by David Johnston, The New York Times
WASHINGTON - About seven F.B.I. employees with access to highly
classified information have been unable to pass polygraph examinations
administered as part of the bureau's stepped-up security program after the
arrest last year of a senior agent as a Russian spy, F.B.I. officials said
At a meeting with reporters at Federal Bureau of Investigation
headquarters, Robert S. Mueller III, the director, said that about 700
bureau employees had been given polygraph exams in the aftermath of the
arrest of Robert P. Hanssen, who has pleaded guilty to spying for
Mr. Mueller said, "We are heartened that less than 1 percent of the 700
raised issues that require further investigation."
Mr. Mueller and other bureau officials discussed expanded use of
polygraphs and other measures adopted as a result of embarrassing security
lapses found after the Hanssen case. Mr. Mueller spoke today before the
release of a report by a commission that is expected to conclude that the
lack of controls on employees made it much easier for Mr. Hanssen to pilfer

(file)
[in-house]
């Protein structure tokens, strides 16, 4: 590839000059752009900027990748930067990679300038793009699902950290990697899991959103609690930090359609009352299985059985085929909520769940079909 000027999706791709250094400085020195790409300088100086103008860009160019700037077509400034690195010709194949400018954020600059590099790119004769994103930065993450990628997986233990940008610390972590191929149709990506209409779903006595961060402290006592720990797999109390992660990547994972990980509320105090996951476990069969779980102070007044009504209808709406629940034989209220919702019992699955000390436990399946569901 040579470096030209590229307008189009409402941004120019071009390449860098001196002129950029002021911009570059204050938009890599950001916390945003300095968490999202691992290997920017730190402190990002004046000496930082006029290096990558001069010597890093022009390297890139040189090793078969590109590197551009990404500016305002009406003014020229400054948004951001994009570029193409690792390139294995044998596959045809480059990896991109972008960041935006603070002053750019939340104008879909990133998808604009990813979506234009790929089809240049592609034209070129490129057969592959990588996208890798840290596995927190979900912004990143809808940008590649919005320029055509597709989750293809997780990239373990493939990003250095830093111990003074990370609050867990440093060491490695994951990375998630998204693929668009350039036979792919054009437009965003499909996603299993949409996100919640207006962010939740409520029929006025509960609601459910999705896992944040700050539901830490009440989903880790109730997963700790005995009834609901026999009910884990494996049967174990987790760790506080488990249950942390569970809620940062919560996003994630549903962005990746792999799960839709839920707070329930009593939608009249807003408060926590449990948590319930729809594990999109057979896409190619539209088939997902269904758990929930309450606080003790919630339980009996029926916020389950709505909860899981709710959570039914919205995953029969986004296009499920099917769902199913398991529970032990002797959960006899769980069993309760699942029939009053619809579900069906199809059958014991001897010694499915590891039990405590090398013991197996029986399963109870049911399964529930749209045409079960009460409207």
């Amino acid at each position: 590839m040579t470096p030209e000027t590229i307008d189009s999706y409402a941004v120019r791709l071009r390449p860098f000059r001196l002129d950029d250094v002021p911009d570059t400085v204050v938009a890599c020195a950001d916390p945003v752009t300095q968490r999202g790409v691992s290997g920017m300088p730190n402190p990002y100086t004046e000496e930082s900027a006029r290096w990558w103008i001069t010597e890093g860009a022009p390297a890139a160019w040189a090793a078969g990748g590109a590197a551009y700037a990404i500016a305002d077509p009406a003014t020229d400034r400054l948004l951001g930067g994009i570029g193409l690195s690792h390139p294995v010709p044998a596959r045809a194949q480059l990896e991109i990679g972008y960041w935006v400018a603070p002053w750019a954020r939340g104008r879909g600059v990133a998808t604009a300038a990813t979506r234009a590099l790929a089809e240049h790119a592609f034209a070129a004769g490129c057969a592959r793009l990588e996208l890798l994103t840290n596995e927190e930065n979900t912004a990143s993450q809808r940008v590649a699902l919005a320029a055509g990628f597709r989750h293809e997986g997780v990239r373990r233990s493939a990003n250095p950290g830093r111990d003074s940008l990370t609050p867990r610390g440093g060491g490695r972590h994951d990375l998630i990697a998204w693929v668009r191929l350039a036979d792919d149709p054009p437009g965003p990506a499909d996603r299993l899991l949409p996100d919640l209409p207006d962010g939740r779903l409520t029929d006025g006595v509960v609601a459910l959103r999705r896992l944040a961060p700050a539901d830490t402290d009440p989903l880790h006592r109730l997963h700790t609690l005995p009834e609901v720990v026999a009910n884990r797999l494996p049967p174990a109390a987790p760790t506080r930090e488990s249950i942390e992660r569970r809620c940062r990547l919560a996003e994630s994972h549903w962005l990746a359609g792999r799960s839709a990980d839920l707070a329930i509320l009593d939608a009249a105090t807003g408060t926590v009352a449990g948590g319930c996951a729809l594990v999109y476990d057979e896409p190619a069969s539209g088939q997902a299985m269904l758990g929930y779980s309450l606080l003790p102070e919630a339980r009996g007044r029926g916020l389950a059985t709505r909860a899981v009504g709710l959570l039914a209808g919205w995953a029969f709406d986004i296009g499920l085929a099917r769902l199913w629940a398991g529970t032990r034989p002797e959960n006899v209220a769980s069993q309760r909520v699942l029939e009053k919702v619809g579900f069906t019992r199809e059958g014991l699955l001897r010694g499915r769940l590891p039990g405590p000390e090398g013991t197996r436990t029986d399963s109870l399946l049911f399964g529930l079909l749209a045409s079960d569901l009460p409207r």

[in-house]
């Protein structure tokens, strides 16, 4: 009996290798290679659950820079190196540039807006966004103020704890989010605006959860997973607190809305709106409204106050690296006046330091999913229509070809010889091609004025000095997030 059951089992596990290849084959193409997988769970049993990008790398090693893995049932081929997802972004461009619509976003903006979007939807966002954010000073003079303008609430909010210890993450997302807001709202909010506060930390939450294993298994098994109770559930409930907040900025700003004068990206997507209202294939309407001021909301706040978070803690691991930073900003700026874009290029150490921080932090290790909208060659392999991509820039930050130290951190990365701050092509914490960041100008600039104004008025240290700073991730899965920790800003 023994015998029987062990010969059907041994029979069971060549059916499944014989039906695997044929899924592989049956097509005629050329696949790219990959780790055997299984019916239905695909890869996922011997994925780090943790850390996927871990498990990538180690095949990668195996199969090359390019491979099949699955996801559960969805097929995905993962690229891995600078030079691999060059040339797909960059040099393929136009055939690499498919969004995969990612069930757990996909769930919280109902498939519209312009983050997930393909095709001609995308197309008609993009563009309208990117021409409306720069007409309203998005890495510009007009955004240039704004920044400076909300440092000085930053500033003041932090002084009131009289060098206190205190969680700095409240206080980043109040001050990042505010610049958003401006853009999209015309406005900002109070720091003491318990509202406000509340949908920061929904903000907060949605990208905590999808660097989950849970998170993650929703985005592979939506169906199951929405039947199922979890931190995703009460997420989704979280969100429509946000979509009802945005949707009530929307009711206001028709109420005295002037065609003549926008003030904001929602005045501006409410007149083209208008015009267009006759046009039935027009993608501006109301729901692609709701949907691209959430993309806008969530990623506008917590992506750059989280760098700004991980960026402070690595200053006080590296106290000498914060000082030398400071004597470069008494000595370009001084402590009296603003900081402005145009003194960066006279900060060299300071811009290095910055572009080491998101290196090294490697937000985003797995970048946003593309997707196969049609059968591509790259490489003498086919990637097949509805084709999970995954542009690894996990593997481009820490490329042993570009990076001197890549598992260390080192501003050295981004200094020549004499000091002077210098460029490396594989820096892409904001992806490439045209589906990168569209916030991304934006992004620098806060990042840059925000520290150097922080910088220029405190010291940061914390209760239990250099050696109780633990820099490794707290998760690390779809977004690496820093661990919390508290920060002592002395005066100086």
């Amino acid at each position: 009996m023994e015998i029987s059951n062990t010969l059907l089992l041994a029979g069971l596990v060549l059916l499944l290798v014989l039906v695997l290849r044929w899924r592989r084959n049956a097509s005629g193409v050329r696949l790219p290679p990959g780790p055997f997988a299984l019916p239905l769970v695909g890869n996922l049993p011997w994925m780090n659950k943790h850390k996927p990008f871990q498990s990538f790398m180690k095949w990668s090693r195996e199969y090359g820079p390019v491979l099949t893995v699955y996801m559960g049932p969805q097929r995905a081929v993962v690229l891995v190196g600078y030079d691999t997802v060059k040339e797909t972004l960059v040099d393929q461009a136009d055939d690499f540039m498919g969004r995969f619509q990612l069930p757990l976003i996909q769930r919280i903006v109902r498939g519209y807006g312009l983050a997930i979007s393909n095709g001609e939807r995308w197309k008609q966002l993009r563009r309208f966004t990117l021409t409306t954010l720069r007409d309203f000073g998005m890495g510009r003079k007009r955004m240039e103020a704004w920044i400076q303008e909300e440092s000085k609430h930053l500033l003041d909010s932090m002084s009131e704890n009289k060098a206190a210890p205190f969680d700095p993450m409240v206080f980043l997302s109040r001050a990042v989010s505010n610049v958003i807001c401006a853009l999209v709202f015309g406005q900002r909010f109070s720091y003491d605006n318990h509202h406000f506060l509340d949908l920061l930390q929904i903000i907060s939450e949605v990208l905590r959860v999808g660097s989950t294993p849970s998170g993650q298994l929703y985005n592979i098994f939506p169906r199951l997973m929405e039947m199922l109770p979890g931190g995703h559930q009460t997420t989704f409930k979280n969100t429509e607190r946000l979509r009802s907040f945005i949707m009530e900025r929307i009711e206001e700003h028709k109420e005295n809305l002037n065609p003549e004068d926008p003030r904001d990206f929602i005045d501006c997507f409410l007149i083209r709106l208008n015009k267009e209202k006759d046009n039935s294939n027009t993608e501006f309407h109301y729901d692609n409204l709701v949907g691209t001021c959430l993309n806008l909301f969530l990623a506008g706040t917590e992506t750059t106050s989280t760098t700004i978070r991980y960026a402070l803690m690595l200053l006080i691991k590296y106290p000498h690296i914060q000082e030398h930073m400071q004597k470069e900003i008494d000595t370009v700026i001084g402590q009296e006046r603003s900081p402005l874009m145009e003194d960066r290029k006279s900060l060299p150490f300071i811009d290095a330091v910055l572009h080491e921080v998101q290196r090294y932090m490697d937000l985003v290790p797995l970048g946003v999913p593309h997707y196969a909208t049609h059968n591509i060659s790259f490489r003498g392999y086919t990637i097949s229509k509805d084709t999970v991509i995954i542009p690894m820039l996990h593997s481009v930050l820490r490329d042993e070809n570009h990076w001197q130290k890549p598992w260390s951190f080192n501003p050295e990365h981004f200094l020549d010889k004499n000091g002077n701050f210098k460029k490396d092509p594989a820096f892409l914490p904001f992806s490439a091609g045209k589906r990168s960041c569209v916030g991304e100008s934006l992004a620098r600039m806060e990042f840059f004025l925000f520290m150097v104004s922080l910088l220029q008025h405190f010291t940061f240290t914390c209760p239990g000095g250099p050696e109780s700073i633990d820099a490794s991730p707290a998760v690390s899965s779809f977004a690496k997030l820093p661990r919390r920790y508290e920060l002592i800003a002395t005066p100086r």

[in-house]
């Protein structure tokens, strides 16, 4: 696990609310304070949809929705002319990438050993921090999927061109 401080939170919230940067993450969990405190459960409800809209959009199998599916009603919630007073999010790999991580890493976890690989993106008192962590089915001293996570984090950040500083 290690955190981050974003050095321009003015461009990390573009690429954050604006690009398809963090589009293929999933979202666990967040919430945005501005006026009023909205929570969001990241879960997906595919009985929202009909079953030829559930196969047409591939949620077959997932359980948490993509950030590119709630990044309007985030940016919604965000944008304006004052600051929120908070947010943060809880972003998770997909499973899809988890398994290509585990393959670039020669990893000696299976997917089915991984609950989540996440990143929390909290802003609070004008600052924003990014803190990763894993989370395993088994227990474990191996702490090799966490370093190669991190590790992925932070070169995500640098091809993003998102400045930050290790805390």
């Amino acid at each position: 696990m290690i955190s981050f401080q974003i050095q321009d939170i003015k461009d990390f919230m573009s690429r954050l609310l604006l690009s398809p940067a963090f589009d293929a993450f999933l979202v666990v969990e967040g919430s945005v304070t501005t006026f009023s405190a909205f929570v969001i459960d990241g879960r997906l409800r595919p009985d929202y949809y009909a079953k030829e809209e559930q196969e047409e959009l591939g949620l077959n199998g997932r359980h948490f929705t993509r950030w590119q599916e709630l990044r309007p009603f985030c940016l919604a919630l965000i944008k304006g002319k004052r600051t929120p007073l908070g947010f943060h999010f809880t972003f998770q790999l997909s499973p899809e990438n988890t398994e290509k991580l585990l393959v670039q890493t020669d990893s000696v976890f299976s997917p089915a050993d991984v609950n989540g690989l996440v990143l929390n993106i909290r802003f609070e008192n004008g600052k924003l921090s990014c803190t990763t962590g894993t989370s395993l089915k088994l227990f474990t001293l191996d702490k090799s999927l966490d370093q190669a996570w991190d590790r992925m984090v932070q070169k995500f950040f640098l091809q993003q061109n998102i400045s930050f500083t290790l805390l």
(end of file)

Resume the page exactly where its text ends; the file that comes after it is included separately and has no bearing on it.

secret bureau documents without being caught.
The yearlong review of security procedures was conducted by a commission
led by William H. Webster, former director of central intelligence and the
F.B.I. Mr. Webster will testify next week about his findings to the Senate
"Every employee should recognize that in the wake of Hanssen, we have
emphasize security more than we have," Mr. Mueller said. "Anybody who looks
at our organization realizes that security was not a priority. We've moved
to address that."
In other steps to tighten security, the bureau has created a security
division, limited the number of people who have access to classified
material and tightened controls on employees who use classified computer
In addition, Kenneth H. Senser, a C.I.A. officer who is in charge of
security overhaul at the F.B.I., said the bureau will expand its use of
public records, like property sale documents, to check agents' financial
disclosure reports. He said that the bureau is considering whether to use
psychological profiles to uncover behavior that might lead to spying.
"Our goal is to deter those people, if they're thinking rationally,"
Senser said. "In some cases they don't. If we can't deter them, to try to
minimize that time between when they make the decision to go bad and when
they actually get detected, and along that way, minimize the damage that's
As for employees who were unable to pass polygraphs, Mr. Mueller said
that the results did not automatically mean they were suspected of
espionage. He said that a follow-up investigation could exonerate all of
employees. Other officials said polygraph tests may be extended to several
thousand more employees.
Mr. Hanssen, an F.B.I. counterintelligence expert for 25 years, is
awaiting sentencing next month.